Rashi Srivastava, Central University of Karnataka, Karnataka, India

Analysis of Sea Waves and Ship Wake Detection

 Abstract—Surface has been of great importance to the researchers seeking to understand the sea waves with the aim of benefitting the safe undertaking of various maritime activities. Synthetic Aperture Radar (SAR) images carry a lot of such information and characteristic patterns which can be exploited to understand sea surface currents and ship behaviors. Through this work, we have studied sea wave patterns and the formation of ship wakes. To retrieve the direction of sea currents from these radar images, algorithms based on 2D Fast Fourier Transform (Fast Fourier Transform) has been employed. SAR images can be taken into consideration for ship route estimation as well by studying the behavior of ship wakes and ship movement. Ship wakes have a pivotal role in the analysis of SAR images of a sea due to the volume of information which can be extracted through them. In this work, we have explored Hough Transform as a line detection method in which linear features are enhanced. Several Hough transform techniques are implemented on these images to obtain and demarcate visible linear features formed by the ship wakes. Each image point is mapped to detect parameterized shapes; hence, it reduces the possibility of detecting spatially spread patterns in the image. For the detection procedure ships containing tiles from the original images are tiled out. The proposed work has been experimented on Setinel-1B SAR images with multiple ships present in them. The results obtained show a fairly accurate detection performance. This study has been conducted on reliable radar data and several features of the sea waves and surface have been explored.

Yuki Sekimori, The University of Tokyo, Tokyo, Japan

AUV ARIEL: Computer-Vision-Driven Intervention Processed on a Small Single-Board Computer

 Abstract—ARIEL, a newly developed small-sized, low-cost, and modulus hovering type autonomous underwater vehicle, is designed to perform computer-vision-driven intervention tasks on a small single-board computer. The working prototype has demonstrated an underwater intervention mission and proved a functional system at the Underwater Robot Convention in JAMSTEC 2021. In the experiment trials, ARIEL performed the mission in the testing water tank. ARIEL is a reference design of an AUV for lightweight shoreline intervention tasks.

Mark Ali, Jacobs University Bremen, Bremen, Germany.

Fault Detection in AUV navigation: a computationally inexpensive approach

 Abstract—This paper proposes a computationally inexpensive approach for fault detection during AUV navigation. Thruster performances may degrade over time, or a complete failure may occur. Considering that currently most of AUV missions are surveys involving long linear transits, this paper focuses on analysis of line segments and detection of navigation errors with varying thruster performances degradation, using linear approximation and curvature analysis. Those mathematical approaches have been chosen due to their computational efficiency, an important aspect for low-cost vehicles and for a service watch module, which needs to run in the background without competing for resources with mission-critical modules. Extensive tests have been run with the Sparus AUV at the University of Girona facilities and at sea, confirming the validity of the proposed approach.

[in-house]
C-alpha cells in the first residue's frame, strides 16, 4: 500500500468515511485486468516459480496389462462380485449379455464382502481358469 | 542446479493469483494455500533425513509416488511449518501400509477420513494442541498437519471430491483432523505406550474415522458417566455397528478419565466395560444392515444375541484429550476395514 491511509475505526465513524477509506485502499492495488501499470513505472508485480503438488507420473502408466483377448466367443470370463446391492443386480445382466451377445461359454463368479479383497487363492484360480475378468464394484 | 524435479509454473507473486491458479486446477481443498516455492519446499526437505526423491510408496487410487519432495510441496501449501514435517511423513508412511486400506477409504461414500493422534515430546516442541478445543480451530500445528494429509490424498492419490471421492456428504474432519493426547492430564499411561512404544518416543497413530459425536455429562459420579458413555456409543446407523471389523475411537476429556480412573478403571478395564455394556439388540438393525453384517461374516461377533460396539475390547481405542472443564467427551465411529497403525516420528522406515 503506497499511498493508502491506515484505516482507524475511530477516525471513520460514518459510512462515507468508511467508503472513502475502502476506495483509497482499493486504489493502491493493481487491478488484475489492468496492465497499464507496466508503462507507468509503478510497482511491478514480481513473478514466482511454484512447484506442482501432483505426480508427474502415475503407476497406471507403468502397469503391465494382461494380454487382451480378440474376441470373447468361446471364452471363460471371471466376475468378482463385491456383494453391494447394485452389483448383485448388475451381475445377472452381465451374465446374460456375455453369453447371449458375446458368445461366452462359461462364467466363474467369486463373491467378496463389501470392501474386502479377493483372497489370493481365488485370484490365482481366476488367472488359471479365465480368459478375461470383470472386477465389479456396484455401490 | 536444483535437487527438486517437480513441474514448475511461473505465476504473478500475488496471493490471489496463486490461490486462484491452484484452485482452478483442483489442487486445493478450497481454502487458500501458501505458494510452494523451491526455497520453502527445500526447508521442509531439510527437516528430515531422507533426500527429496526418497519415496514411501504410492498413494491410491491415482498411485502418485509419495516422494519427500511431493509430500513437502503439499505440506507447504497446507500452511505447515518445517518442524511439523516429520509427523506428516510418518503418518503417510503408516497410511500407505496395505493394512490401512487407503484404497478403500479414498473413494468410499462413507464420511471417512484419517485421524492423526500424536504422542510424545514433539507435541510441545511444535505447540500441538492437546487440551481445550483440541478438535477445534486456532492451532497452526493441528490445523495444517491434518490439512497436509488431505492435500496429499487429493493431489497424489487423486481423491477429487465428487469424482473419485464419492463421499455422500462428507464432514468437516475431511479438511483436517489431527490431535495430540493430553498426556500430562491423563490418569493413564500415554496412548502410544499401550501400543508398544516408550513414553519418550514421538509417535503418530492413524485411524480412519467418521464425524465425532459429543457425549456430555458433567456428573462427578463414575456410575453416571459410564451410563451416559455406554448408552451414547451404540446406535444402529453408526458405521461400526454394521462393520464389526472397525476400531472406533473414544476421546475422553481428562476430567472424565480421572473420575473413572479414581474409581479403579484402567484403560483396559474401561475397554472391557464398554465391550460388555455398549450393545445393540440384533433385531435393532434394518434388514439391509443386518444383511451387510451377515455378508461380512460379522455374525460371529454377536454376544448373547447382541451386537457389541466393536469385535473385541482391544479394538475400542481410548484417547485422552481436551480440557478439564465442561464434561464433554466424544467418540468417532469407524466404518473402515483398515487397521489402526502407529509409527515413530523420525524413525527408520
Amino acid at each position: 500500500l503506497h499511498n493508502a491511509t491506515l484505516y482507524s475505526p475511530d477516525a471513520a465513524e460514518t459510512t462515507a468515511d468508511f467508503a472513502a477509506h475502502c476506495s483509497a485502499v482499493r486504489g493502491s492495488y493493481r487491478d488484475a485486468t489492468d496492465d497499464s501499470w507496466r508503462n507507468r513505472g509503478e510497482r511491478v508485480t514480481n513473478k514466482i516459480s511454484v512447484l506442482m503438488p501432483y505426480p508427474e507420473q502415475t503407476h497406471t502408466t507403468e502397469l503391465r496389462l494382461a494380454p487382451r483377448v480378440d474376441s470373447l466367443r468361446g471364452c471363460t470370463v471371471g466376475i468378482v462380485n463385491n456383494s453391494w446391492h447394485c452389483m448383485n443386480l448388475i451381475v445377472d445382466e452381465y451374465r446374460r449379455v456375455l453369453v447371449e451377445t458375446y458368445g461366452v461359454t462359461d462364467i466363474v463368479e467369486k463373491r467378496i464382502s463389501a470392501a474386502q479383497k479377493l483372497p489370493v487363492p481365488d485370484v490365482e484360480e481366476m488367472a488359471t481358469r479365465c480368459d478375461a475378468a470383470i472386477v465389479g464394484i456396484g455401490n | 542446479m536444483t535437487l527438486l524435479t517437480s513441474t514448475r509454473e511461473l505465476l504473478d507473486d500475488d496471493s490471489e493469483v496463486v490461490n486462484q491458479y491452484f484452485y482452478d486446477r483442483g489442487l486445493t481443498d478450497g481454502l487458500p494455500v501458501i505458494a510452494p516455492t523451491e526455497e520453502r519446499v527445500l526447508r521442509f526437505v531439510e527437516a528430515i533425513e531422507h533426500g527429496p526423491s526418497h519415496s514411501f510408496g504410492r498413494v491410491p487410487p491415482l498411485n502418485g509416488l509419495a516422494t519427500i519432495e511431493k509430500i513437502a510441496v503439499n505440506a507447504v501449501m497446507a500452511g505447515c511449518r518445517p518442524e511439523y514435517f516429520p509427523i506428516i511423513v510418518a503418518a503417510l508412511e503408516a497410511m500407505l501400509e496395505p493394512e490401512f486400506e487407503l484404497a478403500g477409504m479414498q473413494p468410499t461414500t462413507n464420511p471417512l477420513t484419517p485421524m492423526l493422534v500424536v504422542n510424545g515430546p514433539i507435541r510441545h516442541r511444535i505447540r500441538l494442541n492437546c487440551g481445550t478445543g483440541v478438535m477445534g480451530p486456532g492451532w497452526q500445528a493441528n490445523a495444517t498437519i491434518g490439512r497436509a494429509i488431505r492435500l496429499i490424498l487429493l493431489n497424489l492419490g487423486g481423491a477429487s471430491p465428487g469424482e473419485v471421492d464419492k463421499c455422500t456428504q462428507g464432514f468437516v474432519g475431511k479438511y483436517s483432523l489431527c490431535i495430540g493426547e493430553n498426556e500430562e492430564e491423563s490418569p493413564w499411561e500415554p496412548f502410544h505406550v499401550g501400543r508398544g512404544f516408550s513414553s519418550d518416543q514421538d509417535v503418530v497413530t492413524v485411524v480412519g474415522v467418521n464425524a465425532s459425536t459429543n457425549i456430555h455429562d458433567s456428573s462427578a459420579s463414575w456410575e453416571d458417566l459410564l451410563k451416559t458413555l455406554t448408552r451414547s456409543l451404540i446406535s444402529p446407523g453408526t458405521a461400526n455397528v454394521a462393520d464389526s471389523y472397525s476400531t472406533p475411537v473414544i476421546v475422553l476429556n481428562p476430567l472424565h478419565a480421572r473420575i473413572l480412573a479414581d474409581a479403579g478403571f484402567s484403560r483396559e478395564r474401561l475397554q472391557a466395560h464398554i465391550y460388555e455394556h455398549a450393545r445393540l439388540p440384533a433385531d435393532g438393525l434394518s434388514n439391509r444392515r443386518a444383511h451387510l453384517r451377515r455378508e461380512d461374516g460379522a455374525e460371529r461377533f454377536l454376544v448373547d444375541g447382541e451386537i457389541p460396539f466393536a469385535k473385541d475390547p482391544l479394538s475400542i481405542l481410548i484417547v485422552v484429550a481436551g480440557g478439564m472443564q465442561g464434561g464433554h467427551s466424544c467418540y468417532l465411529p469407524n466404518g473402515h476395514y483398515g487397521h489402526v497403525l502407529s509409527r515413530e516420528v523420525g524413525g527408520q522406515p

Yaomei Wang, Memorial University of Newfoundland, Canada

An experimental study of the cooperation between sonar and a fluorometer for detecting underwater oil from an underwater vehicle

 Abstract— In oil spill events, using a combination of multiple types of sensors is favorable to improve the performance of oil detection and the reliability of data collected. An experiment was conducted to investigate the feasibility of using a fluorometer and a sonar to detect and

cross-validate the presence of spilled oil before being installed and used on a Slocum glider. Considering the limited payload capability and energy availability of a Slocum glider, a lightweight Cyclops submersible fluorometer and a Ping 360 sonar were used to cross-validate fluorescence measurements and sonar images. The results from the experiment conducted in a tank with oil release confirmed the feasibility of using both fluorometers and sonar to verify the existence of spilled oil.

Lady Nicole Macas Mendez, Faculty of Maritime Engineering and Marine Sciences, Ecuador

Investigation of Suitable Areas for Integrated Multi-Trophic Culture of Kappaphycus alvarezii and Crassostrea gigas in Santa Elena-Ecuador